Some places come and go, while some places become icons. Mandatory Milwaukee is all about the latter. Join us as we revisit beloved and well-worn local staples with fresh eyes, and explore how they might figure in the city’s future.

Milwaukee is the home to more than a few quirky specialty stores. Residents with a full tank of gas can purchase a fish at Gary’s Pet Jungle, a kite at Gift of Wings, and a rubber horse mask at Art Smart’s Dart Mart & Juggling Emporium all in one day. While each of these Milwaukee institutions is special in its own right, none match the square footage or inventory of American Science & Surplus, Milwaukee’s premier destination for unusual oddities.

The store’s extensive inventory comes with a lengthy history to match. Established “about 1937,” the company got its start as American Lens & Photo when founder Al Luebbers began to polish and sell rejected camera lenses at 50 cents a piece in Popular Science magazine. After World War II, Luebbers started sourcing surplus military supplies and opened his first retail store in Chicago, called American Science Center. In the ’70s, Luebbers’ son Jerry started a catalog operation, and in 1981, a second retail location opened in Milwaukee. The ’90s ushered in a new era for the company with a third location popping up in Geneva and a new name for all operations: American Science & Surplus (otherwise known to diehard fans as A.S.S.).

Though the store is technically part of a “chain,” the Milwaukee location is the biggest and, consequently, most badass. Walking into the store can be overwhelming—it’s hard to focus on just one thing. The products near the entrance give shoppers just a small taste of what the rest of the store has to offer. Items like Squirrel Underpants, Handicorns (unicorn appendages for hands), and kaleidoscopes are front and center. The stuff is kitschy and cute, but it’s only the tip of the A.S.S. iceberg. The farther to the back of the store you walk, the more eclectic the stock becomes.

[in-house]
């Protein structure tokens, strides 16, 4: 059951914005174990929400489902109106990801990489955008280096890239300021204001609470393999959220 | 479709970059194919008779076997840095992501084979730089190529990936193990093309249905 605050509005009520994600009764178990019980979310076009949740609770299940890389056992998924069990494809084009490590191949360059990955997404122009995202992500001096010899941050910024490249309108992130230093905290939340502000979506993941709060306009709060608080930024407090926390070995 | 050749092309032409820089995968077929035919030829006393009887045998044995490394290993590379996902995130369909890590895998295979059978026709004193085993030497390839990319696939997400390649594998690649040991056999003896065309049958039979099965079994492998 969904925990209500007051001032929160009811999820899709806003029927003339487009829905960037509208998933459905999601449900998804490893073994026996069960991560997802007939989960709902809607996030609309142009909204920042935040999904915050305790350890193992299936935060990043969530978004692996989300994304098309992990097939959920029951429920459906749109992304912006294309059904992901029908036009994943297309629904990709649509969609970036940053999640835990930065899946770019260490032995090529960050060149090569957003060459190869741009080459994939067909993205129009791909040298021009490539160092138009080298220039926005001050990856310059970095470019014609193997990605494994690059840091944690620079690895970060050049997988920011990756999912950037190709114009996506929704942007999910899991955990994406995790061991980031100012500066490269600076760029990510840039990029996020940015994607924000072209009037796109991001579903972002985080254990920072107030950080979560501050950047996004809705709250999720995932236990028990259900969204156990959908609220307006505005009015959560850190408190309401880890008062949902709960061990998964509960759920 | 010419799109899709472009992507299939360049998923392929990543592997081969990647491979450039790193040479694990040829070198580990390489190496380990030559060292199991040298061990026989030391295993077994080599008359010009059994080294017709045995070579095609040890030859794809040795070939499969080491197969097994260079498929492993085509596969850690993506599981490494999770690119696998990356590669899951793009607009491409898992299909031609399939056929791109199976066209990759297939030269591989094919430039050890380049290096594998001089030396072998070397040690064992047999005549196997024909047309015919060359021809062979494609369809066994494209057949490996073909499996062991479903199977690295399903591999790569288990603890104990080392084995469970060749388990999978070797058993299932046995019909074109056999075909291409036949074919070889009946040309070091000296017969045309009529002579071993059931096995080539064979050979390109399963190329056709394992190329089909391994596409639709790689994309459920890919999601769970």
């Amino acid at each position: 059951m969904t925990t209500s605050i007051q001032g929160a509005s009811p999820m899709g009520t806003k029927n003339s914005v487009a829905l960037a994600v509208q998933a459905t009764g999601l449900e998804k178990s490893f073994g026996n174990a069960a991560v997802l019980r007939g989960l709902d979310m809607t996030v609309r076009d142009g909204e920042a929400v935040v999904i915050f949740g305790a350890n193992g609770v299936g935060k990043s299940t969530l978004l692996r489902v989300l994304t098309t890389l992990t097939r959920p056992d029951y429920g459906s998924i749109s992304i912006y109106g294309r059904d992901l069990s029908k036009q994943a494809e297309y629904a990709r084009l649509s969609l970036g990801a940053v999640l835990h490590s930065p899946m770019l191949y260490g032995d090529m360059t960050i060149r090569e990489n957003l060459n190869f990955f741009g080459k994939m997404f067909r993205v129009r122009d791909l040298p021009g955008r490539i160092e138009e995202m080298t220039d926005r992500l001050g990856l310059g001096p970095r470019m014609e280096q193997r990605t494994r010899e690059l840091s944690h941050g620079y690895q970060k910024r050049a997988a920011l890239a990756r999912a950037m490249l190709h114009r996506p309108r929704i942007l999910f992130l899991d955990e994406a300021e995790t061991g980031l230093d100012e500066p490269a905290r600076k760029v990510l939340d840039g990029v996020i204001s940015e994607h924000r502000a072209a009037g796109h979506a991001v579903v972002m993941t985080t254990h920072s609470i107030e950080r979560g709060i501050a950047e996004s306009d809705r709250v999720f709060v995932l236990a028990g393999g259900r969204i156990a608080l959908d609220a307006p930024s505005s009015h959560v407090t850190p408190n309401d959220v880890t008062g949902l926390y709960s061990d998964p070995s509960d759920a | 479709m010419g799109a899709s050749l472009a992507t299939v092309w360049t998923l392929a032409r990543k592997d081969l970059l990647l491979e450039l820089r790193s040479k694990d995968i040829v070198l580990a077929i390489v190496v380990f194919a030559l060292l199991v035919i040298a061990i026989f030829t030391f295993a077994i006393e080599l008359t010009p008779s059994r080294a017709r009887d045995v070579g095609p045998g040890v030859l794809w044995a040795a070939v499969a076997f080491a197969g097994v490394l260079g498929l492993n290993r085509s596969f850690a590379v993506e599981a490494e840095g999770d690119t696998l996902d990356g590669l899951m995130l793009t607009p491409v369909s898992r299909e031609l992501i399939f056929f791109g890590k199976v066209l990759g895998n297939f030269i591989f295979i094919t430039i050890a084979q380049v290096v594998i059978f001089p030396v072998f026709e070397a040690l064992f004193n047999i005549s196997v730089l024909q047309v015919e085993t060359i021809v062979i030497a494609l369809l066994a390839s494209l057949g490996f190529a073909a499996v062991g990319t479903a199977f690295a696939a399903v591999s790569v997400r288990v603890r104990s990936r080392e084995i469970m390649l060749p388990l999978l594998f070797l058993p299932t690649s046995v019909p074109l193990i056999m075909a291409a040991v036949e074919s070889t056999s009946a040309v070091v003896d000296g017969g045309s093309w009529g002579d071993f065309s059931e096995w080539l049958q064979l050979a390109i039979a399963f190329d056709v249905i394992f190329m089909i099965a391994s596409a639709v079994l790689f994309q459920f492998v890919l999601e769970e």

The back corner is home to military surplus products. Items range in both age, wear, and practicality, but they’re all completely legit. It is admittedly a little freaky to think about soldiers using these items in combat, but hey, that’s just part of the fun. In need of a camouflage container for your canteen? An army-grade knapsack? How about a gently (or not-so-gently) used beret? All of the above can be found almost any given day. But be warned—once a surplus item is gone, it’s gone forever.

The “science” section takes up roughly a quarter of the store’s square footage. This area is a high school science teacher’s dream, loaded with beakers, test tubes, lab coats, syringes, goggles, and bottles. This area also highlights the store’s insanely low prices. The cheapest items for sale start at five cents, and “high end” luxury items like telescopes can be yours for one low payment of $99.99. It’s rare that an item is more than $10, making A.S.S. a perfect place for gag gifts, artistic ambitions, or DIY projects.

If science and dinky trinkets aren’t appealing, the store’s pop culture references are worth the trip alone. Every item for sale boasts signs handmade by employees with senses of humor that only people working at a place called A.S.S. could have. References to TV shows, musicians, and movies are abundant. The store also always has an impressive playlist blaring through the fuzzy, dissonant speakers. Prince, Beach Boys, and Smiths deep cuts are on constant rotation, making the lengthy trip through the endless aisles even more enjoyable. It’s rare in retail that a store is reflective of its employee’s personalities and interests, but American Science & Surplus lets their staff subtly shine.

Even though American Science & Surplus might seem avoidable to those who don’t enjoy screaming children, fear not. The store is often pretty quiet, even when it’s crowded. Everyone is always distracted by something. The beauty of A.S.S. is walking in to take a look around and walking out with a bunch of stuff you didn’t know existed. Browsing the store often means picking up and putting down multiple items that you’re pretty sure you don’t need—like a glow-in-the-dark skeleton and rubber chickens (for, uh, your dog…obviously). The insanely low prices make it even harder to resist buying oftentimes useless items to put at your desk (like donut-shaped stress balls) or toys you’ll play with once or twice (a Poptarts puzzle). There isn’t a place in the city where more weird stuff can be found under one roof. With 80 years in business, it’s unlikely that A.S.S. is going away any time soon.

About The Author

Lauren Keene
Contributor

Lauren Keene is a journalism student at the University of Wisconsin-Milwaukee. She writes about (mostly) music for Milwaukee Record and Shepherd Express.